Television networks and advertising-supported cable channels like CNN and ESPN have felt somewhat insulated from competition for their advertising revenue because of the importance of video in communicating brand-oriented advertising. Rebranding some of their activities is key.
Leaving aside the prospect of steadily increasing bandwidth in Internet environments, making video a more feasible format for the Internet, what happens to this advertising revenue when marketers shift an increasing share of their marketing budgets to more targeted marketing formats due to the superior targeting capabilities of the infomediary?
Nor is this impact limited to traditional, advertising-supported media. I may sound like bragging and wise-guy bitchy with my college degree, but what about retail stores that today heavily depend for their profitability on promotional spending by product vendors trying to reach customers at the time of purchase? This is where my education helps me to analyze these new developments appropriately. Wiseguy-ish or not.
What happens when the infomediary can use the superior targeting capability embedded in its client purchasing profiles to deliver them only to the most receptive customers purchasing competitor products? I mean, I make some extra money with my online blog but what these guys do… I have a lot to learn and I will!
What happens when the infomediary downloads promotional offers directly into the smart card that customers will one day use to make their purchases in the retail store? Trust and security are key factors. I learned that anyone who depends on advertising or promotional revenue today will feel the effects of the expanding reach of the infomediary. Retailers and vendors will need to educate staff, if possible through top-notch online courses, to remain relevant and competitive.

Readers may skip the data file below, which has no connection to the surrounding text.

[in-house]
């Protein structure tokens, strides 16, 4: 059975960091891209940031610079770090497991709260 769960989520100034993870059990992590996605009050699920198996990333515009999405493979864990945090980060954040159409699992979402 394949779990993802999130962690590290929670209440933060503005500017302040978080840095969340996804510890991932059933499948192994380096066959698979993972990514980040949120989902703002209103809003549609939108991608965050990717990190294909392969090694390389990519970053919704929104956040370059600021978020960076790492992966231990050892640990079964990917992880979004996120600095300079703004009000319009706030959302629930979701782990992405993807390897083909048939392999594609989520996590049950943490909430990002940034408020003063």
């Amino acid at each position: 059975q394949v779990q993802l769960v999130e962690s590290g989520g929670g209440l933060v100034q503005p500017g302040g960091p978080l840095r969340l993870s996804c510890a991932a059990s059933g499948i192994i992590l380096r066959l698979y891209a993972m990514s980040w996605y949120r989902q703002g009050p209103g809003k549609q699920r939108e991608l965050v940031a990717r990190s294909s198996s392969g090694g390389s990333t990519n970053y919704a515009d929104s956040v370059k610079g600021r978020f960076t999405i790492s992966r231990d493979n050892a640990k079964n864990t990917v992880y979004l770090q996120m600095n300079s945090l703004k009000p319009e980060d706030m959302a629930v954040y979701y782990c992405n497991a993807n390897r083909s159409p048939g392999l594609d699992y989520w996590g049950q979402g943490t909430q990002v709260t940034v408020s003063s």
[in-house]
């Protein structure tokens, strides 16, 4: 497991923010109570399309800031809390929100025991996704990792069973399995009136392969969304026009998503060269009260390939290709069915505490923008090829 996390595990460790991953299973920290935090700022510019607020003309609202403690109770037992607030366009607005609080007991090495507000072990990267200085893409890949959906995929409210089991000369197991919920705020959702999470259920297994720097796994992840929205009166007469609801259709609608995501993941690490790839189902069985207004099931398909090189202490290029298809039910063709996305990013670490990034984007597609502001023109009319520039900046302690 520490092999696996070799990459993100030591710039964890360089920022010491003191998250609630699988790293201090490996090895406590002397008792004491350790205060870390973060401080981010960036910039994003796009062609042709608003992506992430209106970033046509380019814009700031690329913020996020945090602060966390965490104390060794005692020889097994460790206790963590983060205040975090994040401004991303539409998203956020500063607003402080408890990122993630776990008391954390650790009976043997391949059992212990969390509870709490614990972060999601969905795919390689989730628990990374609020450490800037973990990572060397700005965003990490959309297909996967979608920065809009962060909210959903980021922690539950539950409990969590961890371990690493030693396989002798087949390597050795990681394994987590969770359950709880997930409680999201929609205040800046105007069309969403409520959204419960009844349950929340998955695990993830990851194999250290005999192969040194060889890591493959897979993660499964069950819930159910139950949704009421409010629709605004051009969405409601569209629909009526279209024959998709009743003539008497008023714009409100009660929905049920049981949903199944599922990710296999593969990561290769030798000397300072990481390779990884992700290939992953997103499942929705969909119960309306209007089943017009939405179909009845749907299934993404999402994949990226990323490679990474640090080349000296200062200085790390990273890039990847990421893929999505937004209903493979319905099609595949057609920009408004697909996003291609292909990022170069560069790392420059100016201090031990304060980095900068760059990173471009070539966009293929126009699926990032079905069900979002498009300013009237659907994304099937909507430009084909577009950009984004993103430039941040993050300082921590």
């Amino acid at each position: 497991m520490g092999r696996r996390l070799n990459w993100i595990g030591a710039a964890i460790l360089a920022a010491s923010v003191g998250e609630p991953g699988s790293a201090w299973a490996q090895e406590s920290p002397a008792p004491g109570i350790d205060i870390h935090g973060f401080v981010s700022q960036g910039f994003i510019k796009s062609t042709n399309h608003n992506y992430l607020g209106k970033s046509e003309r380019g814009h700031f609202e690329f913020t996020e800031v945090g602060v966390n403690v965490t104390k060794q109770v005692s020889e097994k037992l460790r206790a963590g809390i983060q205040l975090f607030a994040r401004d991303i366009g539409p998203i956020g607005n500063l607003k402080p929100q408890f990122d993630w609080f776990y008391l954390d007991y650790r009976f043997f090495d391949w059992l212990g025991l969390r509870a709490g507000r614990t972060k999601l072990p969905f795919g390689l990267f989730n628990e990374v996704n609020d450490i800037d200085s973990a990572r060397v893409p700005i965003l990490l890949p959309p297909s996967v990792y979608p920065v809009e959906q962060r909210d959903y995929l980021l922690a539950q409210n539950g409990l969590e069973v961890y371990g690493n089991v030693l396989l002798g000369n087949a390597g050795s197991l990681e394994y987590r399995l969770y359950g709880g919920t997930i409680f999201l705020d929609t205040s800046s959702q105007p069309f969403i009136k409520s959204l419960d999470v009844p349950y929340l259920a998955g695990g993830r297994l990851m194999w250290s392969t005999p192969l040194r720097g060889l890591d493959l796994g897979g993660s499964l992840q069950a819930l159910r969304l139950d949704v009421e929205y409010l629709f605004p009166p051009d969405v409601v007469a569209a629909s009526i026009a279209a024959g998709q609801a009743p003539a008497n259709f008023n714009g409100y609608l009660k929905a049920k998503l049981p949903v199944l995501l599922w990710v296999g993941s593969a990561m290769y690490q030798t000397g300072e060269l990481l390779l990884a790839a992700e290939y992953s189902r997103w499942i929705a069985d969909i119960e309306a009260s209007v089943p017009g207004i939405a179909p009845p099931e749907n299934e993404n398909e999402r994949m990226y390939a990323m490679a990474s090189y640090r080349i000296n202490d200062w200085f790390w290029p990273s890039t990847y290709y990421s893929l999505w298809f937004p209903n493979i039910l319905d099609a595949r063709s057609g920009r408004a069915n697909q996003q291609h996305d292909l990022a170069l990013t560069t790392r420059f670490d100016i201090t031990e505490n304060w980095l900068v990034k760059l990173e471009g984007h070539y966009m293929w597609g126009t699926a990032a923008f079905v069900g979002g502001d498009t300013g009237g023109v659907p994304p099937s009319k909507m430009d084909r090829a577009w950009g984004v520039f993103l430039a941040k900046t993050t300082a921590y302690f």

In this environment, competitive advantage shifts from access to information to the skills required to use the information to deliver tangible and, increasingly, tailored value back to the customer. I made the most of things in my exams but vendors also will struggle to learn and master these skills because they require tight integration across the vendor’s business system. That’s a thing you don’t learn at school! That’s a thing you learn through face-to-face meetings and in hands-on instruction!
Information profiles that the marketing organization accesses will need to redirect product development programs, manufacturing and logistics operations, and customer service procedures. Vendors developing these skills will be in the best position to earn a return on the price they will now have to pay for access to the profiles in the first place. Those who develop these skills early will be hard to overtake, though the rules are practically the same.
Today, many product vendors achieve market success by focusing on developing relationships with distribution channels so that they can gain privileged access to scarce shelf space. Their reference must become clear and they must learn how to implement it. These vendors need to learn how to motivate again to go back to school (the “Education Quest”).
Other vendors focus on massive advertising campaigns to promote a specific brand image that will draw people into retail outlets and create a “pull” for their products. Both of these approaches typically require substantial financial resources and thus create barriers to entry for smaller product vendors.
In my school years, I learned that in reverse markets, where virtual shelf space is essentially unlimited, infomediary agent services will relentlessly search out the best products given the individual needs and preferences of the client. Like schools are looking for teachers outside of our country’s borders to keep up with international standards and education requirements, agent services will have to look beyond the borders as well to stay on top of their game.
Marketing will become much more an exercise in developing superior insight into market needs, so that product attributes and performance can be quickly improved and tailored, rather than creative attempts to overcome limited distribution capacity. Read more about successful branding here.